Radiation Therapy for Prostate Cancer

UC San Diego's radiation oncologists treat prostate cancer, both as a primary treatment or in combination with surgery, hormone therapy or infusion therapy. Treatment options for patients include a variety of approaches, including intensity modulated radiation therapy (IMRT), brachytherapy and proton therapy. 

IMRT conforms the radiation dose to the shape of the target tissues, minimizing radiation to nearby normal tissues, including the rectum and bladder. IMRT is associated with excellent outcomes with less toxicity. All patients receiving IMRT are also imaged while on the treatment table immediately prior to each radiation treatment. This imaging allows radiation oncologists to document any changes in the position of the prostate due to things like weight change, gas or a full bladder. The ability to adjust therapy for each treatment means that a higher radiation dose can be given with less damage to surrounding tissue. Learn more about image-guided radiation therapy.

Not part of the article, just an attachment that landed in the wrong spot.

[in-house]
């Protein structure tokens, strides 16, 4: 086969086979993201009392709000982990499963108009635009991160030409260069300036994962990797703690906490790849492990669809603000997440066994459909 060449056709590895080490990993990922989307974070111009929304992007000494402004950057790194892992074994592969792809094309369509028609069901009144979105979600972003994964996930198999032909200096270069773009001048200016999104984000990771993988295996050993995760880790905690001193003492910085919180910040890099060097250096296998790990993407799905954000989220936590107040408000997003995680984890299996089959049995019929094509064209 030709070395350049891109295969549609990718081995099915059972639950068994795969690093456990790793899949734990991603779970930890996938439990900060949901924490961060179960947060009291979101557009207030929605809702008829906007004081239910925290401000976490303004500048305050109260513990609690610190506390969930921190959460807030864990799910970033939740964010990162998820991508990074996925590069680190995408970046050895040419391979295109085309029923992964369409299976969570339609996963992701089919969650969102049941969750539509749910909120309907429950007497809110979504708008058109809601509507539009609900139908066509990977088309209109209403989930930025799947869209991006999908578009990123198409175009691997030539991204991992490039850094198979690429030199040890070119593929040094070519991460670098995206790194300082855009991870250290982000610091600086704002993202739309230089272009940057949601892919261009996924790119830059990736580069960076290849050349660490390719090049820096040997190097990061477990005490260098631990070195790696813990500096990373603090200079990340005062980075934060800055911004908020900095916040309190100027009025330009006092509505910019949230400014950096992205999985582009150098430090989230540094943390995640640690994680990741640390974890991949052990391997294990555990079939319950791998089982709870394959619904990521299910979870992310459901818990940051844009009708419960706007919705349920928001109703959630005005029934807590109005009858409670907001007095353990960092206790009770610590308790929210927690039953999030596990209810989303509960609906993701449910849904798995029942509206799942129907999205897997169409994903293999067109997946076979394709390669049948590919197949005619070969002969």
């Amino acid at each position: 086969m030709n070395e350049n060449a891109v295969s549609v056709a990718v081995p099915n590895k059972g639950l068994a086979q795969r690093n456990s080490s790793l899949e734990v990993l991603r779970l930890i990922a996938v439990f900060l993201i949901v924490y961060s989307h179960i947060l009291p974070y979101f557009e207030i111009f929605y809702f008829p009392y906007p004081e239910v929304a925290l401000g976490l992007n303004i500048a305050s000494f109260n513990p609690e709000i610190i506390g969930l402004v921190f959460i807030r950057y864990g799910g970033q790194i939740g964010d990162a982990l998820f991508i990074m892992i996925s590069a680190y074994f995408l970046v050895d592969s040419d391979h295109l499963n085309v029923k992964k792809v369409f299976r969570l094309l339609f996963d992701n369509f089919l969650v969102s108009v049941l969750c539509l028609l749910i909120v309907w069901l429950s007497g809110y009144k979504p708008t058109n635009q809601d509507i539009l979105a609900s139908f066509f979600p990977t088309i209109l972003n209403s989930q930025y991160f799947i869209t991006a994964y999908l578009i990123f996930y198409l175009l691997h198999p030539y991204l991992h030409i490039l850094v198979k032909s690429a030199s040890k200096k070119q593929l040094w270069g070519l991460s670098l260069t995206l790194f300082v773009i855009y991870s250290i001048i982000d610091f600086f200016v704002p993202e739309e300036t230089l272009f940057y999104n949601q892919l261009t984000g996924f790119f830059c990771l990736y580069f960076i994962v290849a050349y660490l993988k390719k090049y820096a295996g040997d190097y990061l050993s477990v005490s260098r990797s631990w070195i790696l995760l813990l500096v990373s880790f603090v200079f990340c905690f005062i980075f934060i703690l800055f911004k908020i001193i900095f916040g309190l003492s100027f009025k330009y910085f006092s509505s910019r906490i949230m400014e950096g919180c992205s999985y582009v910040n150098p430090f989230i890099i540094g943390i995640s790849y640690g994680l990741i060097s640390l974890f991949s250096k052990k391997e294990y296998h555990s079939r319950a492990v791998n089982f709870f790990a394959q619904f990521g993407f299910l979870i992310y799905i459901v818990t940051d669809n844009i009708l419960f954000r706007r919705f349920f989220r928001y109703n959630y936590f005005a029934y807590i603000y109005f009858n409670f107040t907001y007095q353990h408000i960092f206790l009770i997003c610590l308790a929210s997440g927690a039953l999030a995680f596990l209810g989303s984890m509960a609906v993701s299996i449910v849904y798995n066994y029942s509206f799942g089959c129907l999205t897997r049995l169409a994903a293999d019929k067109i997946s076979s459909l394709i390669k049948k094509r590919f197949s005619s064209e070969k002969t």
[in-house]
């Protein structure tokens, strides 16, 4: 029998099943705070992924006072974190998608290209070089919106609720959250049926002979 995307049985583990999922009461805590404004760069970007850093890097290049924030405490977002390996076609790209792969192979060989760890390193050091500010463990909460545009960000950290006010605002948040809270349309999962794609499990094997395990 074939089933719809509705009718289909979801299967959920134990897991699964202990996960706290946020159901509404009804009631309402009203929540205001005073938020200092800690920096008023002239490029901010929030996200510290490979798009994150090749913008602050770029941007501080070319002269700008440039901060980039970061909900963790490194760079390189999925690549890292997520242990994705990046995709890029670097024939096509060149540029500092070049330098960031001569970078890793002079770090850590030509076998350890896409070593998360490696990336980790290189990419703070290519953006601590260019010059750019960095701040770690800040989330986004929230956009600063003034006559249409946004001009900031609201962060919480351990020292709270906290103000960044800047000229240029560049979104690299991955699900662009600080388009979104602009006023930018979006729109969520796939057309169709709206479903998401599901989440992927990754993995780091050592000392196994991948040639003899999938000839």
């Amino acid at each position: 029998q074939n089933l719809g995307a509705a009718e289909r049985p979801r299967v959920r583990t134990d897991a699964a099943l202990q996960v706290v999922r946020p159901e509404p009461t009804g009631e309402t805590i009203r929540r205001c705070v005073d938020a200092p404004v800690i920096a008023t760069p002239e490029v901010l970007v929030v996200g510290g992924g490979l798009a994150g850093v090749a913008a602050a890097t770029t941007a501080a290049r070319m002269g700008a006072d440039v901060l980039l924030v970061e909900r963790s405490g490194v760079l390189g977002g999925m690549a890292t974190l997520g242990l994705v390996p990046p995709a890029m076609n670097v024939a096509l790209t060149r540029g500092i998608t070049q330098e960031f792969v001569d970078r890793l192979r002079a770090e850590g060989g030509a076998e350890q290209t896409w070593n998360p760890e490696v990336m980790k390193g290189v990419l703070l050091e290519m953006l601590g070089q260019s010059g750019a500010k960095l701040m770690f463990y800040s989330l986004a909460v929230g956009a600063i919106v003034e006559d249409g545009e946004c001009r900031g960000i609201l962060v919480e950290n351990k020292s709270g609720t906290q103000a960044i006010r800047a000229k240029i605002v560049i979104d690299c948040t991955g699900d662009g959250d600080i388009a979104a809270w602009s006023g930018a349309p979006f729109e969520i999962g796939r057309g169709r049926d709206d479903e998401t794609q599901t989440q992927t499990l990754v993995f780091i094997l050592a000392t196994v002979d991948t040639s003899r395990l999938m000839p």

Understand prostate cancer treatment options

Watch short video clips of our physicians explaining risk assessment, “watchful waiting,” radiation therapy, robotic surgery and more.

Brachytherapy for Prostate CancerAnother treatment option is brachytherapy, which involves implanting dozens of tiny radioactive seeds in the cancerous prostate. The seeds emit radiation for weeks or months, after which they are no longer radioactive. The radiation in the seeds can't be aimed as accurately as external beams, but are less likely to damage normal tissue. Once the seeds have lost their radioactivity, they become harmless and can stay in place indefinitely.

UC San Diego Health uses both low dose rate brachytherapy (LDR) and high dose rate brachytherapy to tailor a treatment that is right for you. HDR brachytherapy is typically combined with external bean radiotherapy to treat high-risk disease.

Proton therapy is yet another option for treating localized prostate cancer. The properties of protons depth dose curve make this treatment modality theoretically promising for many cancers, including prostate cancer. However, there is debate among the research community as to whether proton therapy, which is often not covered by insurance, translates into clinically meaningful improvements in patient outcomes. 

UC San Diego Health offers proton therapy at the Scripps Proton Therapy Center as an affiliate provider. Call 858-822-6040 to be seen by a UC San Diego Health physician and find out if proton therapy should be considered for you.